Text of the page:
A study of different implementation strategies in seven Western-Pacific countries (Hong Kong Special Administrative Region, Japan, Malaysia, Shanghai, Singapore, South Korea, Taiwan) found that implementation of border control measures, along with case-finding by rapid tests and social distancing measures, was associated with bringing outbreaks under control,[[10]] and a Taiwanese study records eliminating an early outbreak using border control along with enhanced surveillance, case detection with contact tracing, quarantine and population-based interventions, such as the use of face masks.[[11]]

New Zealand researchers recognise that the border is our Achilles heel, and incoming cases may lead to re-emergence of community transmission. Kvalsvig et al[[12]] recommend increased risk management with strategies that minimise incoming infections, risk of missed cases or contacts and consequences of infected or susceptible individuals mixing with and infecting others. Other researchers identify that a surveillance system with a very high level of routine testing is required to detect ongoing breaches at our borders.[[13]]

Concerns around the Achilles-heel nature of the border has also led primary care practices to reflect on the sacrifices that have occurred to eliminate COVID-19. Participants viewed the sacrifice in fragile terms, reflecting their position as observers of society. This framing is consistent with the proposition that solidarity becomes more tenuous when sub-groups of the population feel invulnerable and fail to adhere to public health messaging[[14]] (eg, failure to social distance or border breaches) or are given certain privileges (eg, air crew).

New Zealand academics have not been unanimously supporting border controls and social restrictions, and since February 2020 a small group of scientists and clinicians have advocated ‘COVID-19 Plan B’, protesting that New Zealand should not ‘hunker in a bunker’ and shut ourselves off from the rest of the world.[[15]] They continue to maintain a Facebook page promoting full opening of borders. Results from our study indicate that general practice staff are not convinced by the data promulgated by this group. Given that COVID-19 Plan B now also advocates against government roll-out of the COVID-19 vaccination programme,[[16]] it is important to note that this vocal group appears to have had little influence on GP opinion.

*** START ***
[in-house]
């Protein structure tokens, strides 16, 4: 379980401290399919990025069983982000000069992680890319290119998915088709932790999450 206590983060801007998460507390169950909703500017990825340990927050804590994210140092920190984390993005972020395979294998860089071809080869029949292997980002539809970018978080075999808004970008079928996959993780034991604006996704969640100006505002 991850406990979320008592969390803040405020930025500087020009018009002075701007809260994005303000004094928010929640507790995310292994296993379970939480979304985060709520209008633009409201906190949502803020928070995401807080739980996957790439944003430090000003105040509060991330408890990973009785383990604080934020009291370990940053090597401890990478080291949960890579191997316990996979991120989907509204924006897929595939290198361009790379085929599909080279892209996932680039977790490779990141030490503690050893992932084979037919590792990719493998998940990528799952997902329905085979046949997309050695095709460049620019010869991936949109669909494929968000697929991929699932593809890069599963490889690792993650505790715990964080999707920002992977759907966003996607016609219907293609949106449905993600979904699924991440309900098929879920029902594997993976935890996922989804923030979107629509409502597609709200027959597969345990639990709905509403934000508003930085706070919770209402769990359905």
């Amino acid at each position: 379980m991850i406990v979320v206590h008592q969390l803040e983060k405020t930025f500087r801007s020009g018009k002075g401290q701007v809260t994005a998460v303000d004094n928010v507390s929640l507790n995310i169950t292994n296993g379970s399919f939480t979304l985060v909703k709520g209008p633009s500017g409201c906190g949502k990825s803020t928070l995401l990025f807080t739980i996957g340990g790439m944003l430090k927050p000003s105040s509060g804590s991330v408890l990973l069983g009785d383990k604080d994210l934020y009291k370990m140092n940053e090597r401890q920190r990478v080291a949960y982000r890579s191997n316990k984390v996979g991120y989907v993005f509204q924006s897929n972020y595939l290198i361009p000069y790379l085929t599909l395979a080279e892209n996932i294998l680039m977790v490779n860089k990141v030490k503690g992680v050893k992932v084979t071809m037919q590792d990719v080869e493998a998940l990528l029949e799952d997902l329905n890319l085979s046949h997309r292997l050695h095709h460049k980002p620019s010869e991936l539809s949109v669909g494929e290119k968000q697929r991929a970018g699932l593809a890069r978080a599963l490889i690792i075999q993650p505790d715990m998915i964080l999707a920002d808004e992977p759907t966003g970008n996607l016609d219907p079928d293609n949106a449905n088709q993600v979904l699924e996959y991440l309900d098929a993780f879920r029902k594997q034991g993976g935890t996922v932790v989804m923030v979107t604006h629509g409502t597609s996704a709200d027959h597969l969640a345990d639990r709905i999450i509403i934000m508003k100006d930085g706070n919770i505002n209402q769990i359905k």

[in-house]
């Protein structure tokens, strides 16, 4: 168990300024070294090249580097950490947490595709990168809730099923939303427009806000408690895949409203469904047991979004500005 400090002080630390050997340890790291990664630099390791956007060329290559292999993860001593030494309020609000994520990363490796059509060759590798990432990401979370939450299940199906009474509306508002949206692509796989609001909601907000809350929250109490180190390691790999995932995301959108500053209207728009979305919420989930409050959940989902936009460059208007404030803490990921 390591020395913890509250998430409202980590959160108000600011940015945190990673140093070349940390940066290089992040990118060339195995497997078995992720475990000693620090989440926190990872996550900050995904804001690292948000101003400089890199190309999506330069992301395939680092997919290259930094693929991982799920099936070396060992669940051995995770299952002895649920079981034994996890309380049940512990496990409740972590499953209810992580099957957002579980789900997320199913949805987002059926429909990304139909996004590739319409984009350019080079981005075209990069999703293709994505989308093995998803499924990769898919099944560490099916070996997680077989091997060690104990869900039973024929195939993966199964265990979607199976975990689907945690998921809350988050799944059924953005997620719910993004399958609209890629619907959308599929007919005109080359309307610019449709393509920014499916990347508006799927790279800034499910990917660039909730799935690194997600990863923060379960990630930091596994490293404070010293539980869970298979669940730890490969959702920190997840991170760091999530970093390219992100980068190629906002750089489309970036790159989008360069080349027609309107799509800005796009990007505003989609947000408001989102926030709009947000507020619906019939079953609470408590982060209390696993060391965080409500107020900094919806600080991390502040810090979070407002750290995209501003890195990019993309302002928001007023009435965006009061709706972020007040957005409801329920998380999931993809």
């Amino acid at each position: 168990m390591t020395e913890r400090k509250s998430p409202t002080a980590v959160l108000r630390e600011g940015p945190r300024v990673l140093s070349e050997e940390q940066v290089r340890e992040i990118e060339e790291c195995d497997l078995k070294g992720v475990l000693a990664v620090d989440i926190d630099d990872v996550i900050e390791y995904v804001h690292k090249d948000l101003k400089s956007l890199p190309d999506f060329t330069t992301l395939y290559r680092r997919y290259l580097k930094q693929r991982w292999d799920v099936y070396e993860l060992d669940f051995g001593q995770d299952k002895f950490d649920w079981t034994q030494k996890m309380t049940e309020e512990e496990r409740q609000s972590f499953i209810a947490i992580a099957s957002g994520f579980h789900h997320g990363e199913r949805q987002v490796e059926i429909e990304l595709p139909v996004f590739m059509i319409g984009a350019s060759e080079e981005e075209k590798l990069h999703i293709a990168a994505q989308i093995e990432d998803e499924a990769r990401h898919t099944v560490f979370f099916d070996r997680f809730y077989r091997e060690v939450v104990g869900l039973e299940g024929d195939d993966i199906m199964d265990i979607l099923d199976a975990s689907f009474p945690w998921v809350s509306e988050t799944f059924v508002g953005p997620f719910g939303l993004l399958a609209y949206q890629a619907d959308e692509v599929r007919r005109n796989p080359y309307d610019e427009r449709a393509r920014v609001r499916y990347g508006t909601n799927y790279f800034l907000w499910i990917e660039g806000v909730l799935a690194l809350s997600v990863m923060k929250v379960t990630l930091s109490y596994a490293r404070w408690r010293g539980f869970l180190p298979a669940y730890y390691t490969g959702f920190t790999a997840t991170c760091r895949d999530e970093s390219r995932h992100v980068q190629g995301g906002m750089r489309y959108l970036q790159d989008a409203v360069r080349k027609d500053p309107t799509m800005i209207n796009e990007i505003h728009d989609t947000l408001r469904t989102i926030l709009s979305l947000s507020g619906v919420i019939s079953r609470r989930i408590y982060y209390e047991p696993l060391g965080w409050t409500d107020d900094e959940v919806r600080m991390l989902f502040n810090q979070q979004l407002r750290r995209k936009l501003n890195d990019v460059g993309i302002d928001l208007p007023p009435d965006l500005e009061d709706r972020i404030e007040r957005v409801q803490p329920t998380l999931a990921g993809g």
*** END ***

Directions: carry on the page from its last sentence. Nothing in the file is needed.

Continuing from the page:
Strengths and limitations

Our repeated Quick COVID-19 Surveys give primary care practices a voice. Rapid analyses and dissemination to key ministry officials, primary care organisations and the media has given them opportunity to impact on policy. Findings have been disseminated through TV, radio and written media and have included Ministry of Health responses on how some of the expressed concerns will be addressed, such as access to tests and personal protective clothing and funding for additional workload: for example, testing or vaccination delivery (see https://covid-19-pc.auckland.ac.nz/media/). However, it should also be noted that the sample size is relatively small and not representative of the whole practice staff population, and the rapid analyses are inevitably ‘rough and ready’.

Implications

Our participants have proved to be prophetic on occasion. For example, their concern that New Zealanders are too relaxed about the possibility of community spread has recently come to pass, with the February/March 2021 lockdown due to those told to self-isolate breaking the rules. Other examples are their caution towards opening up to Australia (which also continues to have community outbreaks) and needing to keep borders closed with Pacific countries to protect them. Primary care health professionals are at the interface between the public and government. Utilising rapid surveys, such as the Quick COVID-19 Surveys, provides an opportunity for policymakers to understand a primary care perspective that is often grounded in pragmatic reality.